Stop Cross-Posting the Same Message Across All Social Media Platforms and Do This Instead

You might think you’re simply saving time by posting the exact same thing across all your different social media platforms…. and while it may save you a couple seconds, doing this means you’re actually missing out on opportunities to leverage each platform’s strengths, engage your audience in different ways, and expand your organic reach.

4 Reasons You Shouldn’t Cross-Post

1. You’ll Look Like an Amateur

Savvy social media followers can quickly recognize when a brand or influencer is just posting duplicate content, and it can make you seem like an amateur who doesn’t understand how to properly use each network. This might not make a huge difference if you already have a massive following, but if you’re trying to build an audience, they may lose interest if your use of social media doesn’t look and feel professional.

2. You Come Across as Alien

Tumblr’s audience uses nested comments that don’t work in the context of any other social media platform.

“Each social media platform has its own ‘subculture,’ with different tones, language and even unique ways of using hashtags,” reports AdWeek magazine. Take Tumblr and Facebook for example. Tumblr has its own distinct humor, terminology, and use of nested breadcrumbs that help tell a story and give context. What would go viral and take off on Tumblr would make little to no sense if also posted on Facebook or vice versa.

And it’s more than a simple difference in content style or language. Demographics like gender and age can also shift dramatically between platforms, so knowing what type of content to use to appeal to the major demographic on that specific platform will help build new connections with the audience.

3. You Create Spammy Quality Problems

In this Instagram post cross-published onto Twitter, captions are broken and the handle of the person being tagged does not work.

Each platform has its own unique way of doing things. This means a post written for one platform, then cross posted everywhere else can have a spammy quality to it. A very common example of this error is when influencers or brands link their Instagram to their Twitter feed to automatically tweet out the latest Instagram content. Unfortunately, due to character limits and the way things are displayed, this usually results in a Twitter feed full of broken links and captions that are cut off or garbled.

In a quick glance, this immediately deters people and kills engagement.

4. You Lose Visibility and Promotion Opportunities

Most brands and influencers will try to have the same handle or hashtag across platforms, but sometimes this simply isn’t possible. This means cross-posting an Instagram post often results in not being able to properly tag or link the same influencer/brand on the other platforms.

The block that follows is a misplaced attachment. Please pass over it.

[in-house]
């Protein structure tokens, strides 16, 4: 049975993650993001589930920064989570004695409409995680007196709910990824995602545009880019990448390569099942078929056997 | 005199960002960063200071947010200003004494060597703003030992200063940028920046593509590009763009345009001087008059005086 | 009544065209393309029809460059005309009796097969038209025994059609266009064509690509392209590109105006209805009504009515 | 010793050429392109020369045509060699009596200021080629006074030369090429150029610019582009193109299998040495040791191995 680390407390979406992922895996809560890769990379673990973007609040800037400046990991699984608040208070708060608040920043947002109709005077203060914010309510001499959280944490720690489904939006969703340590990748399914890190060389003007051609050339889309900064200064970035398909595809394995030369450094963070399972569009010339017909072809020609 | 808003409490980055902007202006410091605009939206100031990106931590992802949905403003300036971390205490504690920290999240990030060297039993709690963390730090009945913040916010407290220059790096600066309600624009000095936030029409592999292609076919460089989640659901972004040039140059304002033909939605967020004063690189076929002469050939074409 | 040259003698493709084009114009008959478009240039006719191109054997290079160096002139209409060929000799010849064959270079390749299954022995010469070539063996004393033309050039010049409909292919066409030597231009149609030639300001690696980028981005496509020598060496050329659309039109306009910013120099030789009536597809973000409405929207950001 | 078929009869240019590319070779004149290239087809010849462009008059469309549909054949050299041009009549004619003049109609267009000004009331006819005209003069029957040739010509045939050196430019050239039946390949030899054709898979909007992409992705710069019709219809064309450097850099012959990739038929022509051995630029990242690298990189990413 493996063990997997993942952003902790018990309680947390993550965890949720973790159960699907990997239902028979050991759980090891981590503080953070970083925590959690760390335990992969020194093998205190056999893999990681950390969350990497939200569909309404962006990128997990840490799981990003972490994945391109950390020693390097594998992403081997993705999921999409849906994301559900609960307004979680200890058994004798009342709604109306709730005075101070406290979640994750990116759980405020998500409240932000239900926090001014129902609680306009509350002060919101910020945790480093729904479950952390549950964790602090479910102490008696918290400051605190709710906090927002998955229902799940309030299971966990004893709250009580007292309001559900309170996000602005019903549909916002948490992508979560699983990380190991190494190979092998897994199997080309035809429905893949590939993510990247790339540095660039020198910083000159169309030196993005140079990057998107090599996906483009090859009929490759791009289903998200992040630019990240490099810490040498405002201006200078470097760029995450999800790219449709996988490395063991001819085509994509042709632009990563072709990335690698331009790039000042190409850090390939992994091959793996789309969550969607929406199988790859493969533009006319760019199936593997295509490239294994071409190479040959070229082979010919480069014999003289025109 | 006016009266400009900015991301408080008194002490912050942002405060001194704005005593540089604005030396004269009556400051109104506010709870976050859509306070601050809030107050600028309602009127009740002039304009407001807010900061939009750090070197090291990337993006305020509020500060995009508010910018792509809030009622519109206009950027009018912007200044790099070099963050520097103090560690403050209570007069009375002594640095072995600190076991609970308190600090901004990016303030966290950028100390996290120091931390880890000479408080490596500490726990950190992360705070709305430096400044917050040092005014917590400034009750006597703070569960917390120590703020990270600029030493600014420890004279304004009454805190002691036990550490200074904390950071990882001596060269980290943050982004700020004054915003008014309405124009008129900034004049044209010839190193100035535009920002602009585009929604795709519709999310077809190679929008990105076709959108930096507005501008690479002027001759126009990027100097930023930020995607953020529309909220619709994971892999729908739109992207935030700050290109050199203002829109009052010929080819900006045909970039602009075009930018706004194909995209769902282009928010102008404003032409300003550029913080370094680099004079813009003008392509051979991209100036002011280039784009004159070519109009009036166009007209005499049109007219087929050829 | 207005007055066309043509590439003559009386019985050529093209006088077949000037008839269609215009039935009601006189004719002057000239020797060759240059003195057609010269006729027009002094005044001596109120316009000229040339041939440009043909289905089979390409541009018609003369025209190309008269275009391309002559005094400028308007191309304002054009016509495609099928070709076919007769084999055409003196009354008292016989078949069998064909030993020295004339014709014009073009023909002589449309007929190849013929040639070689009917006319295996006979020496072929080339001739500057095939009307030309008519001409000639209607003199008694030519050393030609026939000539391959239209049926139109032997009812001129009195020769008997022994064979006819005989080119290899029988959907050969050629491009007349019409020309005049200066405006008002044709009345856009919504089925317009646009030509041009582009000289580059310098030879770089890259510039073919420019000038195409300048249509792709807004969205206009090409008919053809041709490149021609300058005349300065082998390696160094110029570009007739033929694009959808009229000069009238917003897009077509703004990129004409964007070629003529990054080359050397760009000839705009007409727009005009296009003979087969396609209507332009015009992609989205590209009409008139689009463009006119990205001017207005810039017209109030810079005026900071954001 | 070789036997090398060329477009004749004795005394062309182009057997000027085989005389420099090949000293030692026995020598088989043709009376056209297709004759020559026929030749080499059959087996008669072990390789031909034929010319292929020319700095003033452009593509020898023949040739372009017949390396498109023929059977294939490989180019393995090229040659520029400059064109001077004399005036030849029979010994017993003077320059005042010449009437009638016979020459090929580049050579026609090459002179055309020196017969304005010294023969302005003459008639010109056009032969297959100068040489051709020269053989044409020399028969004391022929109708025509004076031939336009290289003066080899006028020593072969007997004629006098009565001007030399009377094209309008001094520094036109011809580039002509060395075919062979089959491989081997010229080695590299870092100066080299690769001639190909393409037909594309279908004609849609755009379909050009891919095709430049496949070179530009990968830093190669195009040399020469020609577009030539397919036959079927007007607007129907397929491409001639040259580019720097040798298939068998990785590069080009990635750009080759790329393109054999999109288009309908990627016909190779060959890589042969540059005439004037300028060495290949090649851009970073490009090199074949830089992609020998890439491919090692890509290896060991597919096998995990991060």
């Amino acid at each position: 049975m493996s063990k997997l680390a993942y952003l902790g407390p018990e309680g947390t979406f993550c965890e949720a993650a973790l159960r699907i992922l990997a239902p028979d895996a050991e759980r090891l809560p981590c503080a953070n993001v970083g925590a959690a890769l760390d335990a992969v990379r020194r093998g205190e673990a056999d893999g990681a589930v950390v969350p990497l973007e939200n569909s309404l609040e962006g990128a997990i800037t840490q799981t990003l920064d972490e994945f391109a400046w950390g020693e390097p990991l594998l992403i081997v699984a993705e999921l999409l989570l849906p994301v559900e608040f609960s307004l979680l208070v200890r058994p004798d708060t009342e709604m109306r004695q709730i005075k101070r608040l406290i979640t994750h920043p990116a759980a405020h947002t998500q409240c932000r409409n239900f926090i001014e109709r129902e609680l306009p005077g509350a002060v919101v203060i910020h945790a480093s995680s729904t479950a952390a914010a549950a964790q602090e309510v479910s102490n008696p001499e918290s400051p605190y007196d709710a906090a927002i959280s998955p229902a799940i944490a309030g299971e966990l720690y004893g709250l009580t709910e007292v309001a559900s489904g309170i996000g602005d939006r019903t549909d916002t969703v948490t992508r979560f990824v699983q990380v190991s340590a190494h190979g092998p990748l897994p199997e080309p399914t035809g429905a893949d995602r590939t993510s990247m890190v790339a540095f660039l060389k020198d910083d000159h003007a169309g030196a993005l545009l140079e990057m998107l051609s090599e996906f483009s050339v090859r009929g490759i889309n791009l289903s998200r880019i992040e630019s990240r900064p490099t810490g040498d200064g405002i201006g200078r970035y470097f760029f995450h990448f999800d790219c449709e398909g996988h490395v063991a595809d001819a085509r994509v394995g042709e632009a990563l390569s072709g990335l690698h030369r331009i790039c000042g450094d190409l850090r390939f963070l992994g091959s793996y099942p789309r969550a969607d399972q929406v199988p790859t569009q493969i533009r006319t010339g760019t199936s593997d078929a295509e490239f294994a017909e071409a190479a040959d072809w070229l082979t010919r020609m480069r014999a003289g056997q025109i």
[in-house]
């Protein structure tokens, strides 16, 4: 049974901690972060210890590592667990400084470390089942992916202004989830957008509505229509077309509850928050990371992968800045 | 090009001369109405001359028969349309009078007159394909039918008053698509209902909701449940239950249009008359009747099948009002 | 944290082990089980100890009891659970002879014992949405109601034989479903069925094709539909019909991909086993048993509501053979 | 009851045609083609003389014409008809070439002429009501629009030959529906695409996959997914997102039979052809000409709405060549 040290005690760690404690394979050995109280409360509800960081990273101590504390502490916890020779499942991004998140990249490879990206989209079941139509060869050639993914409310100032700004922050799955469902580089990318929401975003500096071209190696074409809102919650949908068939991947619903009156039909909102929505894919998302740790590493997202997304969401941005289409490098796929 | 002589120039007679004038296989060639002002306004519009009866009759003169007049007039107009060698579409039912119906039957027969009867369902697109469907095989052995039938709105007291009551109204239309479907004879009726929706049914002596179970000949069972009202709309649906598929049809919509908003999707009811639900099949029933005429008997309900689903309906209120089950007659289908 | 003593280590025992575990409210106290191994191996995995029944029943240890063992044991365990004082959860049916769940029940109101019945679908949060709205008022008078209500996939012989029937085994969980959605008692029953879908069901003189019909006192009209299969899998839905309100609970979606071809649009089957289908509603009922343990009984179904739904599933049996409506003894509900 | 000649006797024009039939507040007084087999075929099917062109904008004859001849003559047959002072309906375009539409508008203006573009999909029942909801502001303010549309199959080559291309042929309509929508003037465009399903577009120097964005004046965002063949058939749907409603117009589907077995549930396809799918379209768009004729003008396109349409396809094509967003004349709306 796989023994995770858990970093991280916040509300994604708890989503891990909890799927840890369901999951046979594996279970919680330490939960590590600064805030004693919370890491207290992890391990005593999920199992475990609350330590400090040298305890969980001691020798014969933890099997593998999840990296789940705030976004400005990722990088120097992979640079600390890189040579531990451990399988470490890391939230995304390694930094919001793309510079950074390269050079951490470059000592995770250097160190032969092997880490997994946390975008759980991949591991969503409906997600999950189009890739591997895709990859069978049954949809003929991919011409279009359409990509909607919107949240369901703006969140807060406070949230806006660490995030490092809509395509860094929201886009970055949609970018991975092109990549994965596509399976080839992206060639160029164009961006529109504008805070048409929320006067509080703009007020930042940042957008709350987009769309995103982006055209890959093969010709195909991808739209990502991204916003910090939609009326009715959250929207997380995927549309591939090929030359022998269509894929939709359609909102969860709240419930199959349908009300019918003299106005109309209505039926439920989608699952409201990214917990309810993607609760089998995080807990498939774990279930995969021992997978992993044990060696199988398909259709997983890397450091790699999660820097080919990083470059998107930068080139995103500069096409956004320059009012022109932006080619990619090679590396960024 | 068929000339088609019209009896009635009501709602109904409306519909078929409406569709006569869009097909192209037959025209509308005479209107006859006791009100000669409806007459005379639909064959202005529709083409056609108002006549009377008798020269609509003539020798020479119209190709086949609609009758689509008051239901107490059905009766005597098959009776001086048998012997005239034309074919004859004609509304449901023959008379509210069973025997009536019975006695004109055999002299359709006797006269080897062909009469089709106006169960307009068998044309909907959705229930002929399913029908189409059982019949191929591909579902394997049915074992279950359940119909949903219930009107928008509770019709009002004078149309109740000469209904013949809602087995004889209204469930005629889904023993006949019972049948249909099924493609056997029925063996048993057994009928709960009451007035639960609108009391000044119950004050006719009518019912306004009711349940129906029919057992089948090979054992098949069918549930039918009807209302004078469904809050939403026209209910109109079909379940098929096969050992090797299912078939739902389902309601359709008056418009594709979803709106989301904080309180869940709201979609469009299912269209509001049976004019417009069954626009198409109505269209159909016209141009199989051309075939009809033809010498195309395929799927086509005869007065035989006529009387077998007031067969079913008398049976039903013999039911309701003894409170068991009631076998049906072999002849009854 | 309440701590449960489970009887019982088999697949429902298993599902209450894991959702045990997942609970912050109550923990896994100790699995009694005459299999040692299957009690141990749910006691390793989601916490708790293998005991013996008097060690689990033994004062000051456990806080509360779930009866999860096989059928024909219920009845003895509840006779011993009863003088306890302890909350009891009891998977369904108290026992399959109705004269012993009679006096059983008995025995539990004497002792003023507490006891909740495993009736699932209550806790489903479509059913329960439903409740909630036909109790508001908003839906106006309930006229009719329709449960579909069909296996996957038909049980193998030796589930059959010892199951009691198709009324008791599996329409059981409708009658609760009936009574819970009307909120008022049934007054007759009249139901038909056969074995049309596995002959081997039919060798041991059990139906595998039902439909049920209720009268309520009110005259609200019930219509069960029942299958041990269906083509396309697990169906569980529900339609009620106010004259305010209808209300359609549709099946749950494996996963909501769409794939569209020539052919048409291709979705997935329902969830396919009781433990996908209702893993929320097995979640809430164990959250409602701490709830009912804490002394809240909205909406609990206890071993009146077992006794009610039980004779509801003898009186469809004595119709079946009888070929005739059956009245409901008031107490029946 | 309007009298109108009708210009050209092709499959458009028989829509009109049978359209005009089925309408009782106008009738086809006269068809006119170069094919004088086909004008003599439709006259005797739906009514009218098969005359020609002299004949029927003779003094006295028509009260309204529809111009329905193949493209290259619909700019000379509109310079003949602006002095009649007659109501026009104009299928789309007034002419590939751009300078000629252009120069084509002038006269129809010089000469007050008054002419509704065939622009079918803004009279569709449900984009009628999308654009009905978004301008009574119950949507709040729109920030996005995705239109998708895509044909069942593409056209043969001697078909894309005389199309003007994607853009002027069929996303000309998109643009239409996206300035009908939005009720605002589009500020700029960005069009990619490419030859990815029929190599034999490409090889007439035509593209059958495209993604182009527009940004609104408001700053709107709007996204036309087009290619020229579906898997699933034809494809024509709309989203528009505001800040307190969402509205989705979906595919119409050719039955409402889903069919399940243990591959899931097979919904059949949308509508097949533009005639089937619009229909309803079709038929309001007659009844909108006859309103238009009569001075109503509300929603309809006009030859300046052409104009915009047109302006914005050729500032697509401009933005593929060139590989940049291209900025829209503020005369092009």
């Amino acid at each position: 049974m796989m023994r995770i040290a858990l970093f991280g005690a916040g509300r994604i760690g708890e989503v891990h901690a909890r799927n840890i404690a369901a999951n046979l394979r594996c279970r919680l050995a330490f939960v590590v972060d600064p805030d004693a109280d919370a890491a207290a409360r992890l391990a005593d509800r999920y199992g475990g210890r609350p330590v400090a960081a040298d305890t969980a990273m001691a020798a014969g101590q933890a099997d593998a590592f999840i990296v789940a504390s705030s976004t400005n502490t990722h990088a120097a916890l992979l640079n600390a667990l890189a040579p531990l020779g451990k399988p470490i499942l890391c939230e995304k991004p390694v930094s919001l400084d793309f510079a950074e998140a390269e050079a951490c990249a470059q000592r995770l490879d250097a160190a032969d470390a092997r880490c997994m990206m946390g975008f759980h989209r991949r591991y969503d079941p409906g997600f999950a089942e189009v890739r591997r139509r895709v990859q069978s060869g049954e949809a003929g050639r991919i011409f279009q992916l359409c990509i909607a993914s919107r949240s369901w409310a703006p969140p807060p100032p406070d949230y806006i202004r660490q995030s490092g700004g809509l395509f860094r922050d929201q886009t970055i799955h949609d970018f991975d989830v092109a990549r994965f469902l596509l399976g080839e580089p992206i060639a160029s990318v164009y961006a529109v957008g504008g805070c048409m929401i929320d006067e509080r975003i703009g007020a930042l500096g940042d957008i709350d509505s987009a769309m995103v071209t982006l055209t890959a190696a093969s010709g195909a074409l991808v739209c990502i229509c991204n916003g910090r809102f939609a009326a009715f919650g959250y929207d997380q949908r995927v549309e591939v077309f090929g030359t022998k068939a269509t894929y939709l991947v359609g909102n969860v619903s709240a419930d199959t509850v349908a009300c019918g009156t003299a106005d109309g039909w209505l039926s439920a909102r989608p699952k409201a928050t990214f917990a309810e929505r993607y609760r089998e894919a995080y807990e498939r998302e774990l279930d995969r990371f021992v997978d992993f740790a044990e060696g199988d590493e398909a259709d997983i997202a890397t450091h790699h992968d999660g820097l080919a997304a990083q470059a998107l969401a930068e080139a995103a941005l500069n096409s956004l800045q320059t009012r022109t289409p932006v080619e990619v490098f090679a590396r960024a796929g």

For example, if you tag @InstagramStar on Instagram and cross-post to Twitter where that person’s name is @TheRealInstagramStar, they won’t get tagged in the tweet.

This inability to properly tag profiles or use hashtags correctly will kill engagement, reduce your ability to build meaningful conversations and relationships with other profiles, and minimizes your chances of growing the post’s reach.

How to Fix the Problem

1. Know the Rules

Review and familiarize yourself with how each platform structures posts and monitor content and trending topics. This means knowing what kind of content does best on that specific network, as well as how links work, where the audience prefers to see your hashtags (e.g. embedded in the body of the post, or appended to the end of the post?), and what engagement statistics matter.

2. Be Original

While the core message may stay the same, write a new post for each of your social media accounts. It takes a little bit of extra time, but your attention to detail will be noticed by your audience. Even just changing the first few sentences of a photo caption for each social media platform is better than simply cross-posting.

3. Do What Works

Before posting your content, consider the media you’re attaching to it in order to leverage the strengths of that platform. For example, video is favored by both Facebook and Instagram’s algorithms, while Twitter users tend to prefer static images.

Seen below, the brand Warby Parker knew this and posted about the same project, but shifted between photo and video for Twitter and Instagram respectively.

Doing this will align your media with a platform’s best practices, setting yourself up for maximum potential. It also means if an audience member follows you on multiple platforms, they will stay highly engaged and build a stronger connection with your brand because they’re served different experience on each network.

If you’re ready to use your new approach to posting in order to build a bigger audience and attract new sponsorship opportunities, join #ThePaidCrew community and start partnering with world-class brands.

 

 

By day, Josh Duvauchelle is the co-founder of Frey Union, a marketing firm in Vancouver, BC. By night, he’s a health and wellness coach featured in Teen Vogue, Men’s Journal, Shape, Men’s Fitness, and more. Find him on Instagram under @joshduv.  Josh is a member of #ThePaidCrew editorial team.